In the Room on the Broom Mini Unit there are picture cards you can use as well! For those, I would pass them out to different students and as you read the story, have the student holding the character card stand up. Then, after reading the story, work with the class to put the characters in order as to how they were introduced throughout the book!
Which brings us to our next literacy activity for Room on the Broom!
Sequencing a Story
This book makes a great base for sequencing at story! I like to use a Story Map to help illustrate the different parts of the story.
After reading the story, as a class, we worked to fill in the Story Map chart. On the second day of reading, we worked to identify the characters and the setting.
Then, the following day, we worked to identify what happened in the beginning, middle, and end of the story. The students loved working on this part and the Story Map interactive anchor chart made it easy to record my students’ answers!
A great activity to do with the book, Room on the Broom is to have students make connections to the story and use it in their writing.
After our final read, as a class we discussed how the witch in the story was kind and allowed all the animals have a ride on her broom (even if she didn’t think she had space!) At the end of the story, this kindness was repaid and all the animals worked together to save her from the mean dragon!
To make connections to the story, I had students write about who they would have room for on their broom if they were the witch. This quick and easy writing activity allows students put themselve in the witches place and practice those writing skills!
In the unit on TpT, there are three different writing options so you can make this work for all levels of writers in your classroom!)
Balancing STEAM Activity
Ok… so I know this last one isn’t a literacy building activity perse… but I know your students will love it and it is super simple to do!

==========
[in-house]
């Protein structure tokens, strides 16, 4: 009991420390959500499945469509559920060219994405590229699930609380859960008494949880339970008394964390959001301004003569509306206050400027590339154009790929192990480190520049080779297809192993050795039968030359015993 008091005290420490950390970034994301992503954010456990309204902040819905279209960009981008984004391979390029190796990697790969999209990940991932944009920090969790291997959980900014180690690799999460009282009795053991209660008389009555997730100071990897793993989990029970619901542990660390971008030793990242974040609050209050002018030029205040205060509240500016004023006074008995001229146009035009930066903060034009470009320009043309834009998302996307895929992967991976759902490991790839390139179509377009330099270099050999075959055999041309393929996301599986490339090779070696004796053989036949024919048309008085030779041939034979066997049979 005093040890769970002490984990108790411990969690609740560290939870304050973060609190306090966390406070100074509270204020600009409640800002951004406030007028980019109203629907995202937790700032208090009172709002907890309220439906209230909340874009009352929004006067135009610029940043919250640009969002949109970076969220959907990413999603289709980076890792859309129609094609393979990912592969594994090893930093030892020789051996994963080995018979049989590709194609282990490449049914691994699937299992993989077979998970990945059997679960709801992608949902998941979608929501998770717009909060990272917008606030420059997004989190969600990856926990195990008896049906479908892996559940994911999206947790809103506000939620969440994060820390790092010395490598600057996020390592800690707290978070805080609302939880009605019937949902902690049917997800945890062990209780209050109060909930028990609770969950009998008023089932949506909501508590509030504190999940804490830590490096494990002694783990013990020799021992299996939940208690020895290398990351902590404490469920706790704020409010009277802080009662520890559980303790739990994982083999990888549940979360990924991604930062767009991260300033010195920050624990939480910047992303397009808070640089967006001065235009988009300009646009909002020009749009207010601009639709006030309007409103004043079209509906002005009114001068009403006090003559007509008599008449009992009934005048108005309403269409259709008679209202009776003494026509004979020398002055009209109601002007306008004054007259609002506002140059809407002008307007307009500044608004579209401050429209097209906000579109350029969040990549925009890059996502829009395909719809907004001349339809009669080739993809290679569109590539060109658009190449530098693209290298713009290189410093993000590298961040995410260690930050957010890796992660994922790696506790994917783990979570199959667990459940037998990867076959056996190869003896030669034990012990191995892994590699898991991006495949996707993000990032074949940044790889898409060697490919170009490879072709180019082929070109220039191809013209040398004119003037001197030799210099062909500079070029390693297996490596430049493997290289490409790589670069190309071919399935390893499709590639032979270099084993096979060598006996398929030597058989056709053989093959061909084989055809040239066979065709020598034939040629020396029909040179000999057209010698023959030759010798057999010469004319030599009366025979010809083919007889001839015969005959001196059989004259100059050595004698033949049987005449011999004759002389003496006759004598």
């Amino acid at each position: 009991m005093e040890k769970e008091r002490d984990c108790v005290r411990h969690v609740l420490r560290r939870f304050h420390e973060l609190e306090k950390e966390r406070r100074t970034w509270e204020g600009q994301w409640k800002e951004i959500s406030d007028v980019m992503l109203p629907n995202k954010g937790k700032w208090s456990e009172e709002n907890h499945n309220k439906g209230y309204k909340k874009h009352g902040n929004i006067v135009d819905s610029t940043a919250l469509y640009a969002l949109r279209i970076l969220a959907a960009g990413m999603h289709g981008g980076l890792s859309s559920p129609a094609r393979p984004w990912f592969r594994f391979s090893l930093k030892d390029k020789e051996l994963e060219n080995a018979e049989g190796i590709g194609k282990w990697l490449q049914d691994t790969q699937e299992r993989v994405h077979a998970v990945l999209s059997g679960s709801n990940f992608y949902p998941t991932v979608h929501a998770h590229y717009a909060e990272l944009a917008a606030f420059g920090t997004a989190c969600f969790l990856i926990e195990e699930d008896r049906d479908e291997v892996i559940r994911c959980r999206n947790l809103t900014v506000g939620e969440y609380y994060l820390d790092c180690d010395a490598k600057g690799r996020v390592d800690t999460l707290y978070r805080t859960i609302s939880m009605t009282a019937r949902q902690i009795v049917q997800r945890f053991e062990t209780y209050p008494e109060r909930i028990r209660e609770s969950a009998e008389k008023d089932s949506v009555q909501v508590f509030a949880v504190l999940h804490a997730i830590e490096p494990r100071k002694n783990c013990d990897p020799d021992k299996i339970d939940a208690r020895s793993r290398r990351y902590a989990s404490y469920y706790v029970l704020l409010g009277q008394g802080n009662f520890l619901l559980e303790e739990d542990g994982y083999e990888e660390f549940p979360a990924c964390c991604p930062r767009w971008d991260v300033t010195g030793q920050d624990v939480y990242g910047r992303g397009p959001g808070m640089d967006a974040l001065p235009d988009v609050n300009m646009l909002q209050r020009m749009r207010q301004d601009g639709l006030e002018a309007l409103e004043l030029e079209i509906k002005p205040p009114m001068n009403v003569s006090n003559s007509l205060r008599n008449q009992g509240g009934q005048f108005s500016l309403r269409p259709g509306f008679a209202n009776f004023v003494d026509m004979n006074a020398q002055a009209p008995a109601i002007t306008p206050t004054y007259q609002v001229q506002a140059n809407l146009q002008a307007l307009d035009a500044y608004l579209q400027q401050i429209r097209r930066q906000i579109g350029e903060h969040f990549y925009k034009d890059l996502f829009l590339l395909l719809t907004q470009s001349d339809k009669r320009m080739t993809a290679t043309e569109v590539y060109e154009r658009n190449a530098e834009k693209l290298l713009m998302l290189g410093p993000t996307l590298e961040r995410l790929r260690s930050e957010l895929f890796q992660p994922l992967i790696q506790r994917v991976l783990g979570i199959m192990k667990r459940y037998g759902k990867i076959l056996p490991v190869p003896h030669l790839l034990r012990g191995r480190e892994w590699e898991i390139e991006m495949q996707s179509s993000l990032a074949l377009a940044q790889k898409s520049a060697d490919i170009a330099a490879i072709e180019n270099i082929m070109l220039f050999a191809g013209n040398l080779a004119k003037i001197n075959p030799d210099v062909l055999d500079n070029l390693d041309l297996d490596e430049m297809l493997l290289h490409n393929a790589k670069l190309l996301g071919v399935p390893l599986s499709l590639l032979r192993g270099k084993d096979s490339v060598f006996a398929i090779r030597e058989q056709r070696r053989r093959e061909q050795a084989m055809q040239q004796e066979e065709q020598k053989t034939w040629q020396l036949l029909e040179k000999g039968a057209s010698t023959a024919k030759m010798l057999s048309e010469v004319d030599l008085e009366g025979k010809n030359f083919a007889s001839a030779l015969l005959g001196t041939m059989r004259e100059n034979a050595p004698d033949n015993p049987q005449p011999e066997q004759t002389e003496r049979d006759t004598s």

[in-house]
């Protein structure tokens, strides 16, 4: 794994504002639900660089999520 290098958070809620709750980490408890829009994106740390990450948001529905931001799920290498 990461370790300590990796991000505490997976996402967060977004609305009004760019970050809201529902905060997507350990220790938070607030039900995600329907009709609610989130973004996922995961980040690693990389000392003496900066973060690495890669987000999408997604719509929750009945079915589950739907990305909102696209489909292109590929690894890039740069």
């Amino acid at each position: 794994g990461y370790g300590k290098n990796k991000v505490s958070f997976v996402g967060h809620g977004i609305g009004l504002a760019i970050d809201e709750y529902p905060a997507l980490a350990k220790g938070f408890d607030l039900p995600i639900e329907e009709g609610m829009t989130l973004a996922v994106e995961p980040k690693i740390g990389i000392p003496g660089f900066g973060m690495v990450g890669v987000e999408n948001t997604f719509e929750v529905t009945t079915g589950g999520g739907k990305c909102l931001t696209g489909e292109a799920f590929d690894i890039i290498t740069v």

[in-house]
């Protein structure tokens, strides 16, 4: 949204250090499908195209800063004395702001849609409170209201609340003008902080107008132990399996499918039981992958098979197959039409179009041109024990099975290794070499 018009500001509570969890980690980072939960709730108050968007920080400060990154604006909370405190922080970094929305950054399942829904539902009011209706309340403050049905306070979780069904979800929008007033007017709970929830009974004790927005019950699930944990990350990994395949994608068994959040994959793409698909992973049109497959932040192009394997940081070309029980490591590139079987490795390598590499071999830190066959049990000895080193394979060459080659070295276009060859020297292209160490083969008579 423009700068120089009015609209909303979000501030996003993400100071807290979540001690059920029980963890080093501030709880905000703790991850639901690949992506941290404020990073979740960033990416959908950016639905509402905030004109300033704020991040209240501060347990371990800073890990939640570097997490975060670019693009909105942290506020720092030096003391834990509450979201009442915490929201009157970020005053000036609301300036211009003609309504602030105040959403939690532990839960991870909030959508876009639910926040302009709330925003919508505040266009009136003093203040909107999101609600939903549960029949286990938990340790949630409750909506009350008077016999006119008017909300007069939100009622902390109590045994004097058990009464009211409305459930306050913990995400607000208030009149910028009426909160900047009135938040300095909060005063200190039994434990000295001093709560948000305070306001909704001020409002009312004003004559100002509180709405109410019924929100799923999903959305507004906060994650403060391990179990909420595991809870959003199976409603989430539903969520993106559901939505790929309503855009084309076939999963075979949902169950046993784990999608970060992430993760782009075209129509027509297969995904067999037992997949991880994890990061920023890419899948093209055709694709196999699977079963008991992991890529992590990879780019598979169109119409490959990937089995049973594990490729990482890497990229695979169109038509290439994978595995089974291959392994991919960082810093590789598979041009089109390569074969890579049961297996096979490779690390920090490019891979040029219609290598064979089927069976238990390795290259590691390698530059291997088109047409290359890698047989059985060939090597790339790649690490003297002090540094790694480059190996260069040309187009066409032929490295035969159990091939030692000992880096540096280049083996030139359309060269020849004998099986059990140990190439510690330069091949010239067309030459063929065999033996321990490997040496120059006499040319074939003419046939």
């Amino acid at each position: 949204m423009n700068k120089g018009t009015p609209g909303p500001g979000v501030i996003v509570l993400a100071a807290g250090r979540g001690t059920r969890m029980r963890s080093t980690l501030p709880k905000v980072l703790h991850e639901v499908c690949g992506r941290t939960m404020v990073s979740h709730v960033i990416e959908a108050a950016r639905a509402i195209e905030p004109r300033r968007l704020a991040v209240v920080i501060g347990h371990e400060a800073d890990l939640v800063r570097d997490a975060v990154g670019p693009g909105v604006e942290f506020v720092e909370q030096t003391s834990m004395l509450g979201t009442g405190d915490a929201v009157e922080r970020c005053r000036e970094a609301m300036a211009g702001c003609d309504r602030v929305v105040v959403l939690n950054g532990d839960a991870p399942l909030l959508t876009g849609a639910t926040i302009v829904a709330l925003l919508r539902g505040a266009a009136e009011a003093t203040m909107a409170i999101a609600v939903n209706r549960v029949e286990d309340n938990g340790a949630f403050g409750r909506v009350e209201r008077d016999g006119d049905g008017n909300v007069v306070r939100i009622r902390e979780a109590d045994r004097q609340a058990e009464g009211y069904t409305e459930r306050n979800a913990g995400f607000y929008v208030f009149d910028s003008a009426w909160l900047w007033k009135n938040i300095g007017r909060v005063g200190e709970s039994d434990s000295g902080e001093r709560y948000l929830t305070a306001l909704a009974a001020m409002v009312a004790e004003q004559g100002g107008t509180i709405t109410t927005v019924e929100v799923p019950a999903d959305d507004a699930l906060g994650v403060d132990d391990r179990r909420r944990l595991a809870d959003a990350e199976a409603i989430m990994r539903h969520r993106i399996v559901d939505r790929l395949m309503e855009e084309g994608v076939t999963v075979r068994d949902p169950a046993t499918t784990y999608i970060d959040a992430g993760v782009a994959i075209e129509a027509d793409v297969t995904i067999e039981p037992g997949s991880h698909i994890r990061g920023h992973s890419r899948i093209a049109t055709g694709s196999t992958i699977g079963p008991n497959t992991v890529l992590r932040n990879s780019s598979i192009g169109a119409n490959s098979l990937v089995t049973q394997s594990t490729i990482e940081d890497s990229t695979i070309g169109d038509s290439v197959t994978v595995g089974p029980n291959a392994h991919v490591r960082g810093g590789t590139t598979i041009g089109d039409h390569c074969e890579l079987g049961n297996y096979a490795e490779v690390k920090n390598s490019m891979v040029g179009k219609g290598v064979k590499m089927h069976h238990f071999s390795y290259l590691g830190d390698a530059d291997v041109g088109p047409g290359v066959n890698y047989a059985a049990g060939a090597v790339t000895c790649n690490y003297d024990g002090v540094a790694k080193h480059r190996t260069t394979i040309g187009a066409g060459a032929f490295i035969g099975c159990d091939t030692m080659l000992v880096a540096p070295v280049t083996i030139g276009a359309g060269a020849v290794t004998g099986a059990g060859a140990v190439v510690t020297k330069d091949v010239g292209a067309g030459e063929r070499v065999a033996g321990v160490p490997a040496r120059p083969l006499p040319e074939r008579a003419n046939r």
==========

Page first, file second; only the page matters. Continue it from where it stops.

This idea is from OurFamilyCode.com and is a perfect way to end your unit! For this little STEAM activity, students work to balance the broom as different animals hop on! Read more about it here!
Room on the Broom Activities
So those are just 5 fun ways to build literacy skills while reading a classroom favorite around Halloween!
Like the activities I shared in this post? You can grab all the activities I shared (and more!) by clicking here or on the picture below!
This unit is standards-aligned and perfect for your k-2 classroom! Here are just some of the highlights:
- Easy to prep activities
- Activities help build phonemic awareness, word family understanding, and making connections to text.
- Includes differentiated options so you can easily meet the needs of all learners in your classroom
- All activities are done for you, all you need to do is print!
- Huge time saver! No more searching all over to piece together different activities for the week! It’s all here!
- Flexible! Use all the activities or just the ones that work for your classroom.
- No book? No problem! Includes a link to a video reading of the text!
Buy the Room on the Broom Activities now!
Do you have some favorite activities to teach with Room on the Broom! Share your ideas below!